An important if under-reported connection was made last month, which should be a watershed in the strategies of campaigns against climate change.  Until now, weather has come with added climate change but it’s been missing from weather-forecasts and reports.  From now on TV-weather can come with an identified percentage of climate change.

This change came on 27 July, after a team led by German scientist Friederike Otto spent three days working as fast as they could to analyse weather data from the unprecedented heatwave gripping Europe and much of the Northern Hemisphere, against climate models. They announced at ‘World Weather Attribution’, that the ongoing heatwave had been made twice as likely to occur, due to human-made climate change.

So rather than taking months or years to look back at past trends or individual extreme weather events, as many previous ‘attribution’ studies have done, Otto’s team managed to do so in near-enough ‘real time’.  Three days is a short enough time period for major weather events to still be playing out and noticeable to the public, media and even politicians.

This is a game-changer for communications about climate change, or it should be.  In effect Otto has closed the gap between ‘climate’ and ‘weather’.  Climate-change is joining the mainstream conversation, not as an ‘if’ but as a reality.

Thank Goodness for the Germans

Dr Otto is an Associate Professor in the Climate Research Programme at the Oxford University Environmental Change Institute.  She is one of the world’s leading experts in saying whether the world’s weather is being driven by climate change [aka ‘attribution’ science].  In this case the answer was “yes” by odds of 2:1.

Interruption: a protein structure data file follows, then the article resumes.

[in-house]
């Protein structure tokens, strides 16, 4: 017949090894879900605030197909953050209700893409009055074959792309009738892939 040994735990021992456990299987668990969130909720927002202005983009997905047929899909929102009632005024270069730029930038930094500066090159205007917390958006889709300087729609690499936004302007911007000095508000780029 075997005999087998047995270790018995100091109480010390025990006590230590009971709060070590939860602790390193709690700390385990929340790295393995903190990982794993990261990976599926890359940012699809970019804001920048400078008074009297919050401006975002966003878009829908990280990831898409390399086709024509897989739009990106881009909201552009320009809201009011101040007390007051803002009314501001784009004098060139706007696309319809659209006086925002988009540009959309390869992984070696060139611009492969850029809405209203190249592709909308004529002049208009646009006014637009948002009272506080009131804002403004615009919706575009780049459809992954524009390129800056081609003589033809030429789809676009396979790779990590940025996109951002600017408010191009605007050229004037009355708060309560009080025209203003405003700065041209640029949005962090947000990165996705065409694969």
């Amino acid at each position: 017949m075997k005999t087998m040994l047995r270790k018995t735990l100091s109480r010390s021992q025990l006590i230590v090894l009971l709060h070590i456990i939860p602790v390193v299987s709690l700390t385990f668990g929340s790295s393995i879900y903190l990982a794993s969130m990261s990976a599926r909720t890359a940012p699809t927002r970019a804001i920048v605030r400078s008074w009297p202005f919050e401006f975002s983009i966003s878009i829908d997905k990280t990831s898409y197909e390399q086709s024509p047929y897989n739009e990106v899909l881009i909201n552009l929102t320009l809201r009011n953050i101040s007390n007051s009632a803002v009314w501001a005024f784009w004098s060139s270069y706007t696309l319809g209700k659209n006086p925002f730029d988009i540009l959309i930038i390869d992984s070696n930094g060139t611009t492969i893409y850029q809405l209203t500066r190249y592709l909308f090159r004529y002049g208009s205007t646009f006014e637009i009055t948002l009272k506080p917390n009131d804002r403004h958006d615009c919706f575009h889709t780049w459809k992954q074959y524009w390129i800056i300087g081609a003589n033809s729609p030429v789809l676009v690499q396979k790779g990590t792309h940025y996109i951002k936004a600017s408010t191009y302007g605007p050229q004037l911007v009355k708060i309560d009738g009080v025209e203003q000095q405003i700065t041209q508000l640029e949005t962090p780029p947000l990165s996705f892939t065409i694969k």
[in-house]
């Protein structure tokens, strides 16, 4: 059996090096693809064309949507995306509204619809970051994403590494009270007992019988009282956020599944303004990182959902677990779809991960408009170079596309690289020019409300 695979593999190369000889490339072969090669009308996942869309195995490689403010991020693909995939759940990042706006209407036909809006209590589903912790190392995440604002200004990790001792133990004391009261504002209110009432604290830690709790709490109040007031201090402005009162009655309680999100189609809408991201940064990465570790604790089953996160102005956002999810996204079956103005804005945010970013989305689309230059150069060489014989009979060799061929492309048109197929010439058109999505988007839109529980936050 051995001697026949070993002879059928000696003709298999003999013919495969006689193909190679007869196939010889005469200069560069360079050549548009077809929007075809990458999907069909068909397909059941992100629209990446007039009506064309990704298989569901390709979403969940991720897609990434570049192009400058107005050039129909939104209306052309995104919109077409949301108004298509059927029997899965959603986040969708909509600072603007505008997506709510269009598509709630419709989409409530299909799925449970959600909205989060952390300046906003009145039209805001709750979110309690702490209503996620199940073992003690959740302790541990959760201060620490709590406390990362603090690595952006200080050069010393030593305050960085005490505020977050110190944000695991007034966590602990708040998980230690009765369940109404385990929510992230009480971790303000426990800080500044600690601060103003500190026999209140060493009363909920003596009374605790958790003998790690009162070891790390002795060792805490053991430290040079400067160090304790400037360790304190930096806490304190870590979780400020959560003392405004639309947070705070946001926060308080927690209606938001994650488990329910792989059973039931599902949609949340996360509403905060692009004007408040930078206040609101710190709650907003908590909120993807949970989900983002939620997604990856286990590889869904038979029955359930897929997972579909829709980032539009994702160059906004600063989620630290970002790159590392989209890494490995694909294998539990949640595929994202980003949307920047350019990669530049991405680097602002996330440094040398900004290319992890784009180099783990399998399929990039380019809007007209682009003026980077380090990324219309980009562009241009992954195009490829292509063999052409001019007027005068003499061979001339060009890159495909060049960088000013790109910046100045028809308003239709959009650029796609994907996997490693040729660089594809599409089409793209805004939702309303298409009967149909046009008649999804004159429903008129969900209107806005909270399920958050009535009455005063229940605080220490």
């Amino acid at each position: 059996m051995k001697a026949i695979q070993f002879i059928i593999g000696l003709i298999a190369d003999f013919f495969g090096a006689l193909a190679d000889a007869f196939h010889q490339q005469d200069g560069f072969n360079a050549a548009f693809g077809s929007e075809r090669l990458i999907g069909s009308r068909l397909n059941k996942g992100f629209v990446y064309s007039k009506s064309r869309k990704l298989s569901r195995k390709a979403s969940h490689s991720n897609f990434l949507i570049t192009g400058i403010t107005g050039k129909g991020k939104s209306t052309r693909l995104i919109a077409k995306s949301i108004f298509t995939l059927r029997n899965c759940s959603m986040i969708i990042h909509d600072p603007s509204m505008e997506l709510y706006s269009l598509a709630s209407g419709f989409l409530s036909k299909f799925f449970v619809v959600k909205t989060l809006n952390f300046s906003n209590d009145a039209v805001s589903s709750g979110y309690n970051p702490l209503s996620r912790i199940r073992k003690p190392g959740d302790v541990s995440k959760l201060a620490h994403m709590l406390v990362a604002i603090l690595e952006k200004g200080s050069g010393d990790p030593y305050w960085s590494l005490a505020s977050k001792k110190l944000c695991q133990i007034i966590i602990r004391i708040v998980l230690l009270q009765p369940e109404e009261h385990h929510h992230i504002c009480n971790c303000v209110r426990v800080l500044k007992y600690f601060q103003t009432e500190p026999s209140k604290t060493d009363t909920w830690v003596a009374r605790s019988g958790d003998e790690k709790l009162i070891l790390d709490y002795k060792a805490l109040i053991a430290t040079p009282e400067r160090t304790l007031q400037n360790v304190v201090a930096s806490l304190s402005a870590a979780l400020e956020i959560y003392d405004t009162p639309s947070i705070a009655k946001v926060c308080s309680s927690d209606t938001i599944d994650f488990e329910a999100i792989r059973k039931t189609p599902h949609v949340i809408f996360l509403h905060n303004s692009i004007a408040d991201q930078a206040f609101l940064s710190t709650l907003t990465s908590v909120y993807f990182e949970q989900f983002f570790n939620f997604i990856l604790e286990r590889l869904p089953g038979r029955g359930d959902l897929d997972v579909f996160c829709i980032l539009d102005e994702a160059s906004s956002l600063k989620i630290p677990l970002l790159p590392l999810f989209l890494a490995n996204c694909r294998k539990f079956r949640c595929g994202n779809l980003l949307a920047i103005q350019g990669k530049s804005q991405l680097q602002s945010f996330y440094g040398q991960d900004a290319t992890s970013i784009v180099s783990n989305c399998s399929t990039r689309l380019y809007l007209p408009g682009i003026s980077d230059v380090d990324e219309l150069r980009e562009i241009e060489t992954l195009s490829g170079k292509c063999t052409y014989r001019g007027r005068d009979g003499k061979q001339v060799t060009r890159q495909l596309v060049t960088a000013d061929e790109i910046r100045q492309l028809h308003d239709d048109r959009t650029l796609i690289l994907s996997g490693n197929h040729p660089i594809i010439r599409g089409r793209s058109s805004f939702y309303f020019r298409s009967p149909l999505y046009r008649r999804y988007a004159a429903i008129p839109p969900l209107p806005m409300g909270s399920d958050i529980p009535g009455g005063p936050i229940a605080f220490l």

Also with admirable speed, the Science journal Nature published a brilliant article by Quirin Schiermeier on 30 July, explaining Otto’s achievement and attribution science. Ironically many of the scientists working on these projects – the climate equivalent of rapid response in disease control or emergency medicine – have been doing so in their spare time with very few resources, although there are some signs that this may be about to change.   Schiermeier (Nature’s German correspondent) also reports that ‘with Otto’s help, Germany’s national weather agency is preparing to be the first in the world to offer rapid assessments of global warming’s connection to particular meteorological events’.

As a Brit who has worked on climate change since 1988, I simultaneously feel embarrassment that it takes the German weather service to do this, working with a British based German climate scientist, and (on behalf of the planet), gratitude.  Thank goodness for the Germans.

Making The Weather

It’s always been the case that people’s direct experience of weather plays a role in their response to any mention of ‘climate change’.  In 1988 Jim Hansen of NASA famously gave influential evidence of climate change to Congress, in the middle of a heatwave.  His facts and figures showed a progressive temperature increase in line with climate modelling of the effect of CO2 emissions but his declaration that he was ‘99% certain’ it was ‘already happening’, had much greater impact because it felt hot.  A problem with global warming feels more compelling if you feel hot: it’s a salient problem, ‘front of mind’, and our feelings and intuitions influence our ‘rationality’.

Of course it’s not only feeling hot or cold which influences our responses to ‘climate change’ as an ‘issue’.  Because it is conceived by use of data and computer models, ‘climate’ has always been a ‘Track 2’ issue, requiring analytical thinking, weighing of probabilities, faith in the scientific method, and, when it comes to responses in terms of changing how we live and work, a sufficient sense of self-agency to embrace change.